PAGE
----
The History of Navigation

Ron and Viv Moon — 20 December 2018

Navigating, whether around town or out in the scrub, has never been easier. 

You don’t even need anything special, just an iPhone or an iPad, and you can find out where you are, plan your journey, track yourself, record your route, and share it on your favourite social media site. 

It’s almost a bit too much for this old crock who grew up with paper maps, a compass, a set of dividers, and an opisometer (yeah, you can Google that).


Back in the early 70s when I was doing my first cross-country 4WD trip, we relied on the 1:250,000 topographic maps that the Army Survey Corp and the Division of National Mapping (DNM) had finally finished producing just a couple of years earlier. 

Apart from the maps, we had a good military compass (divided into 6400 mils instead of the normal 360 degrees), and military-taught navigation skills and techniques that we adapted from walking through the bush to vehicle-based travel. 

At that time we were heading north-west across untracked country from the NSW and SA border, looking for a dry salt pan rimmed by low sheer cliffs that the palaeontologists we were ferrying around wanted to have a look at for fossils. 

We never got to our chosen destination, ’cause one of the two Landies busted an axle, so we missed our chance to prove how good our navigation skills were... or weren’t!

Still, even what we had in the early 1970s was a whole lot better than the means at the disposal of the first European explorers.


Latitude, that is, how far south or north of the equator you are, was pretty well figured out by the Greeks, the Phoenicians, the Arabs, and the Polynesians many hundreds of years ago. Still, that wasn’t quite enough to fix your spot on the planet.

It was only in the eighteenth century that John Harrison, a carpenter, cracked the mystery of how to figure out longitude with his Harrison Clock No. 4. This is probably the most important clock of all time. Today it is housed (with his other timepieces) in the Royal Observatory, Greenwich, UK, which is fittingly the location internationally accepted as the Prime Meridian. The story is graphically and enjoyably told in Dava Sobel’s best-selling book Longitude.

Within 10 years of Harrison’s invention, all British ships were carrying a clock or chronometer (often more than one) and harbours were installed with timeball towers, like the one near the entrance to Port Melbourne at today’s Point Gellibrand Coastal Heritage Park. When the ball was dropped at exactly 1pm, ship captains would set their clocks by it.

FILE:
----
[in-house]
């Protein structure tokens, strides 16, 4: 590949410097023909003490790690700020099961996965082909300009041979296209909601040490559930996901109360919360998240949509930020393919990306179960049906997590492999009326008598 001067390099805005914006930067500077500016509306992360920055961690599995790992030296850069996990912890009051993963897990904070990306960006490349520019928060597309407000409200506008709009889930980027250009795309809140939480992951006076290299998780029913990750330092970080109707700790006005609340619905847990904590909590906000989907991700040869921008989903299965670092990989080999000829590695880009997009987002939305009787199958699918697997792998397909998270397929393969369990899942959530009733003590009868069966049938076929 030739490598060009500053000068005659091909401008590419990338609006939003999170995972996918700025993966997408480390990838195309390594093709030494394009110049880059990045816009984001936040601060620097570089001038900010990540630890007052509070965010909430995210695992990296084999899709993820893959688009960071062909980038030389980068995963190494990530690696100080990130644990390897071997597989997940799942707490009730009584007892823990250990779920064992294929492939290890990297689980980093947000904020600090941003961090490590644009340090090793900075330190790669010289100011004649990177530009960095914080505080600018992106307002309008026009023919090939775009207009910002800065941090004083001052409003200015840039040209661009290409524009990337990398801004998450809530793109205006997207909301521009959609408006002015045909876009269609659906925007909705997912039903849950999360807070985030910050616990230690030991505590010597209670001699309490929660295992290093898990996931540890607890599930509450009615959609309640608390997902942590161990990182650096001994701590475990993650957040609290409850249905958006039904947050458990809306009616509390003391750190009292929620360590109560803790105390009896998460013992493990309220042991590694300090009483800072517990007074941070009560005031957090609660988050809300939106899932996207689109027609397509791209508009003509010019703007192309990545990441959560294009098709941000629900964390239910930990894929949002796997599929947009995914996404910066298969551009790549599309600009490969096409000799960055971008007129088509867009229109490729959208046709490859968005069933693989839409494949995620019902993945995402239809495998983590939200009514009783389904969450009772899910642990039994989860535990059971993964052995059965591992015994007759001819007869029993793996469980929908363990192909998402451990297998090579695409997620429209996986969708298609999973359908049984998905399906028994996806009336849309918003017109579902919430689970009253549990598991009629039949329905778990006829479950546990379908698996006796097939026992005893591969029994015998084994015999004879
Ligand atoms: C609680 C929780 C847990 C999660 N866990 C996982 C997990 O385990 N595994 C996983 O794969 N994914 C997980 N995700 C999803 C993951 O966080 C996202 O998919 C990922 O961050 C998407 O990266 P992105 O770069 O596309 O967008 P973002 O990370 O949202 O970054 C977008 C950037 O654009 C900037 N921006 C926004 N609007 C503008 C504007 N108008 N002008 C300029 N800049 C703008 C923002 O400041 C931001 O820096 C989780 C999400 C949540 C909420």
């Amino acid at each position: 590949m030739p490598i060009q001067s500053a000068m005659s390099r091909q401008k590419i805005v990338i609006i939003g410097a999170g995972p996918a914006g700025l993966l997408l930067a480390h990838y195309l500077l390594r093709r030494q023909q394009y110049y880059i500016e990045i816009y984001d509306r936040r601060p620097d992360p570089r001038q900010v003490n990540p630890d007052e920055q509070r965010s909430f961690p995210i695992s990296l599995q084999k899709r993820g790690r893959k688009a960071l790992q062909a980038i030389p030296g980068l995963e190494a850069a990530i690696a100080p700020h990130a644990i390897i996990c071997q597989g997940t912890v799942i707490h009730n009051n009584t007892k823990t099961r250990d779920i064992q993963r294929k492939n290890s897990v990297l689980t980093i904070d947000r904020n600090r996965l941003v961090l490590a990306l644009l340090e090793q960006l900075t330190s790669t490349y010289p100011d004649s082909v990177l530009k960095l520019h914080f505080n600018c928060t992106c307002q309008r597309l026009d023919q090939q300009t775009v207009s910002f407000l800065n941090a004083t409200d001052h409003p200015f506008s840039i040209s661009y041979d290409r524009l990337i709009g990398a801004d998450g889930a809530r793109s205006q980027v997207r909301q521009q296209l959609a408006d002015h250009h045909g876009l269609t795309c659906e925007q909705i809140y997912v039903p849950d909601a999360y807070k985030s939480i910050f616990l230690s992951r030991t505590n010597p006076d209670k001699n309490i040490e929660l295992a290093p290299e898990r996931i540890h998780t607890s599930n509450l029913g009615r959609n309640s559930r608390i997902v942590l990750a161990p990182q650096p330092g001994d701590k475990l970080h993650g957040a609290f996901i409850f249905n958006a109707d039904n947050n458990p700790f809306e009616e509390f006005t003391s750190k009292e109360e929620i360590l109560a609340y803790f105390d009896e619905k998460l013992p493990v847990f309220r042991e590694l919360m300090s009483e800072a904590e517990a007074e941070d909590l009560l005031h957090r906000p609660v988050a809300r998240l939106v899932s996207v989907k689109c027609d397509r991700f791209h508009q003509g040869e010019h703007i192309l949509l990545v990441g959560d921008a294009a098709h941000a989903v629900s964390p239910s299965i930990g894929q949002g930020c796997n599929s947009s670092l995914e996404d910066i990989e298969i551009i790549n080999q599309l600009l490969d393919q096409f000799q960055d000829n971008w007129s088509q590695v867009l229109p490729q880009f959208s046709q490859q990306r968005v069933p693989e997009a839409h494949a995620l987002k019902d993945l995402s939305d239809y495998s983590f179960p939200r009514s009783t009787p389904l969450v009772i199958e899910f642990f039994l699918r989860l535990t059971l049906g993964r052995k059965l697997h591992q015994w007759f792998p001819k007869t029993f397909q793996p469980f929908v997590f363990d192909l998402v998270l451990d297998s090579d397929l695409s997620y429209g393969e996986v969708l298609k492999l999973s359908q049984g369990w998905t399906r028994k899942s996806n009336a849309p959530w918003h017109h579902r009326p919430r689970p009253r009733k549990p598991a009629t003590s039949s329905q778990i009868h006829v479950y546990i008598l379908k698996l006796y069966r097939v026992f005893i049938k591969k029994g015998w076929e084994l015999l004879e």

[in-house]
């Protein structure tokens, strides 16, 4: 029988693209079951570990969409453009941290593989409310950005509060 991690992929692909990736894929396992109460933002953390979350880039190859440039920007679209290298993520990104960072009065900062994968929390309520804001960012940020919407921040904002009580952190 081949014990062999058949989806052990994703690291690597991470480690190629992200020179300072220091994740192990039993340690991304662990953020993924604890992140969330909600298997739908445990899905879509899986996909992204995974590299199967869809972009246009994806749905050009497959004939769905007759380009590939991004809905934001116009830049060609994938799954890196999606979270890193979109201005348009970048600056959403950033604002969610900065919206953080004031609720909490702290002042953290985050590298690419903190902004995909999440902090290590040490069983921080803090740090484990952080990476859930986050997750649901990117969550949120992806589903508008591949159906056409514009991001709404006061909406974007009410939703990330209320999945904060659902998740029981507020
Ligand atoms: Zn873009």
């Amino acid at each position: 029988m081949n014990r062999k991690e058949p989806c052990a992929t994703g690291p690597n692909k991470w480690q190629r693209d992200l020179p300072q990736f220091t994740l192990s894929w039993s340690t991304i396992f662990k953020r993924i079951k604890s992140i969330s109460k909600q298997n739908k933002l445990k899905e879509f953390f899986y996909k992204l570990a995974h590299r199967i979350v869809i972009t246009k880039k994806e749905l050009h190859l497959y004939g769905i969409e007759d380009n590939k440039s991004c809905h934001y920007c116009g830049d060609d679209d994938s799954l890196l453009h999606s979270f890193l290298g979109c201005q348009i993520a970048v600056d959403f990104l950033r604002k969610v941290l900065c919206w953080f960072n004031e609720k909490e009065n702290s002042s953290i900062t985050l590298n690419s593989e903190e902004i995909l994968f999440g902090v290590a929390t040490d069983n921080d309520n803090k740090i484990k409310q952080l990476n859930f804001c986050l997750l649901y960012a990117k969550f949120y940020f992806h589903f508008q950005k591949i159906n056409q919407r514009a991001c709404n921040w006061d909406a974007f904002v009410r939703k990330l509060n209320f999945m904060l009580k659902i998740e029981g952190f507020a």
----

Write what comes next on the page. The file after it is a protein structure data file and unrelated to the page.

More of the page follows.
However, the great distances involved and the need to mechanically figure out local time, corrected to the Prime Meridian, remained extremely difficult and complex.

The difficulty was partly solved when humankind created technology to transmit radio signals and time beeps around the world almost instantly via cross-country and undersea cable – a move which was a revolution in timekeeping and navigation. 

Ongoing changes and developments in technology are in fact why SA’s eastern border isn’t straight, despite the fact it was all intended to follow the 141st meridian of longitude. The SA-Vic border was surveyed in 1847, but the SA-NSW border was surveyed in 1868; within those 21 years, humankind had developed more accurate equipment. 


In 1988 we were in the northern Simpson trying to follow Cecil Madigan’s route across the desert. We had a map maker from the DNM, 1:100,000 dieline maps where every sandhill was marked, and one of the newfangled devices, specially delivered for our trip, called a Magellan GPS 1000. 

However, because the southern hemisphere didn’t have its full complement of satellites back then, we could only get a partial GPS fix around midnight most nights when the three or four satellites all lined up. All it really did was verify where we thought we were... and it wasn’t anywhere near as accurate as we take for granted today when we get a fix with a dozen or so satellites, keeping any errors to a minimum. 

Counting dunes and good ol’ compass navigation brought us through the untracked desert to Madigan’s Camp 11 and his blazed tree at Camp 16, the only two sites marked (by the DNM) back in those days.

Over the years we’ve come a long way, pretty quickly, to the point where I have a Hema HX-1 Navigator and an iPad, both running GPS moving map technology. I know exactly where I am on the planet – down to a street intersection, or a track junction, or a sandhill, or a dry creek bed – better than the best trained and most dedicated surveyor of 50 years ago. 

Still, I love paper maps for planning a trip and for that overall view you cannot get from the small screen of a GPS or an iPad. And in the end, no matter how good the technology, sometimes the devices can’t tell you how to get from where you are to where you want to be. That’s when ‘real’ navigational skills and map reading come in handy – something I fear is becoming less common these days! 


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